A private hospital in Abu Dhabi has agreed to participate in Phase 3 worldwide clinical trials for a potential first-in-class thalassemia treatment.
Thalassemia is an inherited blood condition that impairs the production of haemoglobin and red blood cells in the body. It is one of the most common genetic disorders in the world, and it is extremely frequent in the region.
Burjeel Medical City in Abu Dhabi is set to start two Phase 3 clinical studies of Mitapivat, a novel enzyme-activating medication (AG-348). The novel medicine directly influences red blood cell survival and has previously shown promise in prior trials for altering thalassemia treatment by addressing the disease's hallmark - chronic haemolytic anaemia.
Dr. Khaled Musallam, group chief research officer at VPS Healthcare and primary investigator on the trials, told Khaleej Times, "The Phase 3 programme will be done in conjunction with various health centres in the US and Europe."
He explained that Mitapivat would be tested in two kinds of thalassemia with very different clinical demands in the Phase 3 trial.
"One trial will be conducted in transfusion-independent patients with the goal of increasing haemoglobin levels and improving quality of life, while the other will be conducted in transfusion-dependent patients with the goal of lowering transfusion requirements and thus lowering the disease's burden on the patient and healthcare system," he added.
Advances in thalassemia management will be beneficial to the public health sector as a whole, as well as patients and their families.
More than 400 volunteers will participate in the global studies, including 240 transfusion-dependent and 171 non-transfusion-dependent thalassemia adult patients.
"We will rely on regular recruitment channels in the UAE, such as our broad healthcare network and referrals from colleagues who care for thalassemia patients," says the company.
The two trials, according to Dr Musallam, will have core treatment periods of 24 and 48 months, respectively, and will last up to five years.
"We are always ready to bring on cutting-edge technologies and recruit brilliant physicians and scientists to our medical facilities to give state-of-the-art treatment alternatives for patients," said John Sunil, CEO of Burjeel Hospitals in Abu Dhabi. This is especially important for rare diseases, which frequently have limited access to optimum management and long-term holistic care."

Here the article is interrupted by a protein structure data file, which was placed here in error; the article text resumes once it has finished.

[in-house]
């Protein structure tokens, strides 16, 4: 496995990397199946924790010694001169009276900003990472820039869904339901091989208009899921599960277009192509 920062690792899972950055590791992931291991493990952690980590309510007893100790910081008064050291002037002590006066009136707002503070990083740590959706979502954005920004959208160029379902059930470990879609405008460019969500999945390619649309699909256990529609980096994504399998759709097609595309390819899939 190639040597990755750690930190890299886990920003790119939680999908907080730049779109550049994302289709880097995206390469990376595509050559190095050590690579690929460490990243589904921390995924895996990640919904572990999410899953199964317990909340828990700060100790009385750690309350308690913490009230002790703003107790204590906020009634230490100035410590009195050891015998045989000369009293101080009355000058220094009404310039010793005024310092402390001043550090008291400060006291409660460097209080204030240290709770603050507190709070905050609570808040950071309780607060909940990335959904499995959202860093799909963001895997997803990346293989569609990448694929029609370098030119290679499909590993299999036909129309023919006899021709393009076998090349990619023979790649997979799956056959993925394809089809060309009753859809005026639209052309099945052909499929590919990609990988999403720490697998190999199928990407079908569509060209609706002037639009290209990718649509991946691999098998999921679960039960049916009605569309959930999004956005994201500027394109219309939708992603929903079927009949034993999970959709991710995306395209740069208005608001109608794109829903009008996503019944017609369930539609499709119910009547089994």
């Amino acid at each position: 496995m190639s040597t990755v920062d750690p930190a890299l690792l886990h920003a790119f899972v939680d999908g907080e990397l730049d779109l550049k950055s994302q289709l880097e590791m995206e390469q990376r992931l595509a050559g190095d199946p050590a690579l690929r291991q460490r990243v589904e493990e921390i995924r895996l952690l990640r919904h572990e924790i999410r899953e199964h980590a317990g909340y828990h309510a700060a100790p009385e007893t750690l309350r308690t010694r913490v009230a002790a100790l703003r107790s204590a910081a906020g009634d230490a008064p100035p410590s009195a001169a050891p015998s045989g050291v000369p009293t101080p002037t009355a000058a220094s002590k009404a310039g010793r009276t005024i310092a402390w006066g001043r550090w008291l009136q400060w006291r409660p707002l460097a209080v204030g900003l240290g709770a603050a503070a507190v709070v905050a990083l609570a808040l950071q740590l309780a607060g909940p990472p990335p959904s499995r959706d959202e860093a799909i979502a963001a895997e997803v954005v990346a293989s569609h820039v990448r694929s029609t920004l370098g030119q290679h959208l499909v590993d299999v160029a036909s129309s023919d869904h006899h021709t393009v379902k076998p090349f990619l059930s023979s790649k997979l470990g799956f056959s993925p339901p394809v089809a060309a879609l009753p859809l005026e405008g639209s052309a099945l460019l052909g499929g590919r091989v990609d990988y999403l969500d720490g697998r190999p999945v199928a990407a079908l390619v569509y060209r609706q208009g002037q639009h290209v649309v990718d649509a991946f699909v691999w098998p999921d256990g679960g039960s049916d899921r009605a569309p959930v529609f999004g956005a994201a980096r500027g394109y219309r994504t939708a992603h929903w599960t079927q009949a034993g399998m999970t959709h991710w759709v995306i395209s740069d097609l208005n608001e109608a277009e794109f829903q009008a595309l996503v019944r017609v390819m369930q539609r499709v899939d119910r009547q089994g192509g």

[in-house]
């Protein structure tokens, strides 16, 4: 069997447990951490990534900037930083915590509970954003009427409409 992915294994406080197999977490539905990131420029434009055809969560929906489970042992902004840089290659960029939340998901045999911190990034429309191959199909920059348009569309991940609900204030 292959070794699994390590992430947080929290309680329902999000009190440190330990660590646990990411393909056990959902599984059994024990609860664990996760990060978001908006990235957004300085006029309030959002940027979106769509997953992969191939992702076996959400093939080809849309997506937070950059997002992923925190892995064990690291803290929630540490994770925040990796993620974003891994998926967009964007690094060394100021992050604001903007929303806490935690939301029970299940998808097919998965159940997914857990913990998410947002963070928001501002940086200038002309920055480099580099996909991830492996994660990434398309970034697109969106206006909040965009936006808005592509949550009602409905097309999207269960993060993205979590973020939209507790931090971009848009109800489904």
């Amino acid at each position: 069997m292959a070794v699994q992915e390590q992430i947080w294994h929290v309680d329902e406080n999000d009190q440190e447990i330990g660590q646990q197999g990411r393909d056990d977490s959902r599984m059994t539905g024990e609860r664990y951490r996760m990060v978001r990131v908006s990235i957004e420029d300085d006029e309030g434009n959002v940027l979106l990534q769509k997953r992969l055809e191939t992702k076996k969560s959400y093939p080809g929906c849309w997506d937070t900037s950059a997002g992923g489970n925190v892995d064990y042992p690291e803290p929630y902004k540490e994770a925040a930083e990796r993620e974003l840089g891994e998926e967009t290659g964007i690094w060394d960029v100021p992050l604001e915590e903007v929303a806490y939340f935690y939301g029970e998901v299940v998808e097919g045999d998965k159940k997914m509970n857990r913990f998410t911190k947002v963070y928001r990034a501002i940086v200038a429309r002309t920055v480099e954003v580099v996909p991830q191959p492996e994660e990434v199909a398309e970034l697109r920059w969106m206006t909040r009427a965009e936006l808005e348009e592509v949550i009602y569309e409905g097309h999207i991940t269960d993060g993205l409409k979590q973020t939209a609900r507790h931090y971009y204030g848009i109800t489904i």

Meanwhile, the hospital and the HH Sheikh Sultan Bin Khalifa Al Nahyan Humanitarian and Scientific Foundation announced a partnership last month to improve thalassemia patient treatment.
The Ambassador of Cyprus to the UAE, Yannis Michaelides, said that the two countries have a strong bilateral relationship on thalassemia therapy.
"The Republic of Cyprus and the UAE's beneficial collaboration in combating thalassemia syndromes dates back to the foundation of the Emirates Thalassemia Society and continues to this day on a high note with the active backing of our two nations' leadership," said the ambassador to Khaleej Times.
Both the UAE and Cyprus, according to Michaelides, have gone above and above to assist other impacted countries.
"The Thalassemia International Federation — a global umbrella organisation of 120 thalassemia patient organisations from 57 countries throughout the world – is headquartered in Cyprus," he added.
“We work together to raise awareness and provide support to all afflicted countries throughout the world," Michaelides stated, adding that Cyprus and the UAE have a shared desire to help persons with thalassemia that reaches beyond our borders.